As the UK Government aims to eliminate avoidable waste with the announcement of its 25-Year Environmental Plan, Mintel research reveals that Britain’s coffee shop drinkers are happy to do their bit for the environment, but not at any cost.
Forty percent of out of home hot drinks consumers wouldn’t mind paying extra for drinks served in 100 perent recyclable cups.
73 percent of coffee shop drinkers say price increases would make them cut back on out of home drinking.
Café latte (35 percent) and cappuccino (33 percent) are Brits favourite coffee shop brews.
While Brits love their coffee, they also love the environment. Mintel research finds as many as 40 percent of out of home hot drinks consumers* say they wouldn’t mind paying extra for drinks served in 100 percent recyclable cups (eg 100 percent paper, 100 percent compostable). This sentiment is particularly strong among 20-24-year-olds with half (51 percent) saying the same. Furthermore, 58 percent of consumers* think coffee shops should offer a discount to those using their own travel mugs.
Although the UK is keen to cut down on packaging waste, price is an issue for many, as three quarters (73 percent) of coffee shop drinkers** admit price increases would make them cut back on out of home drinking.
However, consumers are open to seeing environmentally-friendly changes introduced in other areas of the coffee shop. Four in five (82 percent) Brits believe coffee shop outlets should provide recycling bins, while three quarters (75 percent) agree restaurants should use recyclable packaging for takeaway/home delivery; a view which is particularly strong among the over 45s (78 percent).
“The BBC’s Blue Planet II series really catapulted plastic pollution back into the public debate, and some businesses are already taking the lead in helping ‘nudge’ consumers to play their part in reducing waste, said Trish Caddy, foodservice analyst at Mintel. “Our research shows that while consumers have great environmental intentions, they are often very time pressured. Also, the hassle factor of carrying around reusable coffee cups could limit the popularity of schemes that reward people for doing so. A more effective solution would be to make things easier for consumers by making cups more easily recyclable by, for example, using 100 percent biodegradable packaging rather than recycling the plastic.”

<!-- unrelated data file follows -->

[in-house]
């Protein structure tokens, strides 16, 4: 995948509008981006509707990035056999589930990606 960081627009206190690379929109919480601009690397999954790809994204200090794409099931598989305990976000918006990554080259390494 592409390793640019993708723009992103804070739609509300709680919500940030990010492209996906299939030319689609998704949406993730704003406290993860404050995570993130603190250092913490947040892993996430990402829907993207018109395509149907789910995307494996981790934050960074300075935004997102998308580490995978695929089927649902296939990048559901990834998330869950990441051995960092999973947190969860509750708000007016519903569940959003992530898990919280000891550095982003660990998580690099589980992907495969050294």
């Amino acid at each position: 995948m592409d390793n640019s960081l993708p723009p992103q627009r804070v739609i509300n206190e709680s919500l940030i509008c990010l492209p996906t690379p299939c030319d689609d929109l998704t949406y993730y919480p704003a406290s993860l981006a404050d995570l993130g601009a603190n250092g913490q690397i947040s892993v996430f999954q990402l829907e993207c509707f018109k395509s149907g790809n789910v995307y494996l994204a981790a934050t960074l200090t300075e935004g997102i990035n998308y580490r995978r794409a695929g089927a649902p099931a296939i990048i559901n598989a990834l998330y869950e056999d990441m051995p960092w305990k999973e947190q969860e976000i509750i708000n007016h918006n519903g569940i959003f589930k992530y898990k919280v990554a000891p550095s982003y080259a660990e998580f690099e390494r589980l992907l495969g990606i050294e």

In 2017, Brits were estimated to have spent £3.4 billion in coffee shops, growing just under 1 percent from the previous year. Over the next five years, sales are expected to increase a further 10%percent to reach £3.7 billion by 2022.
Overall, four in five (79 percent) Brits bought a hot drink out of home in 2017**, rising to 90 percent of younger Millennials aged 18-27. Meanwhile, coffee shops are drawing 87 percent of parents of children under the age of 16.
“Younger Millennials and parents make up the core consumers for coffee shops. Younger Millennials are drawn to new offerings, while parents care about ethical sourcing and premium quality experiences. However, our research shows that this group is spreading their budget across a larger number of establishments that now sell coffee, including non-specialists that have expanded into low-cost coffee alongside food offerings. This move threatens to take market share from coffee shops,” said Caddy.
Finally, when it comes to the battle of the coffee shop bean, it’s a close call. When asked about drinks bought in coffee shops, Brits rank café latte (35 percent) and cappuccino (33 percent) as their favourite brews**. Meanwhile, hot chocolate (23 percent) is the nation’s third most popular coffee shop beverage.**
When it comes to coffee, gentlemen prefer cappuccinos (36 percent vs 31 percent of women), while Britain’s ladies love a latte (37 percent versus 33 percent of men). But it is the nation’s middle-aged drinkers who are the biggest consumers of espresso-based drinks. Some 43 percent of women aged 35-54** order café lattes, while 42 percent of men aged 35-54** opt for cappuccinos. Meanwhile, hot chocolate drinking peaks among those aged 16-34 (37 percent).
While Brits are famed for their love of tea, just a fifth (21 percent) of coffee shop users have bought English breakfast tea at coffee shops, while espresso/macchiato and americanos are the choice of fewer than one in five (18 percent) coffee shop consumers.
“Italian-style espresso-based drinks are still amongst the most popular in the UK, especially among middle aged consumers, and are important to retaining interest from this group,” explained Caddy.
“Where popularity is waning is with younger generations who are drawn to chocolate-based drinks like mocha and hot chocolate. There are plenty of opportunities for coffee shops to tap into the latest trends, with freshly shaken ice drinks such as mocktails proving particularly popular with younger Brits – as a quarter of young Millennials express interest in these drink types. Brands could also appeal to older drinkers by making the most of their interest in cake and coffee/tea deals and food pairings.”
*Data collected in October 2016
**Consumers who bought a drink out of home in the three months ending October 2017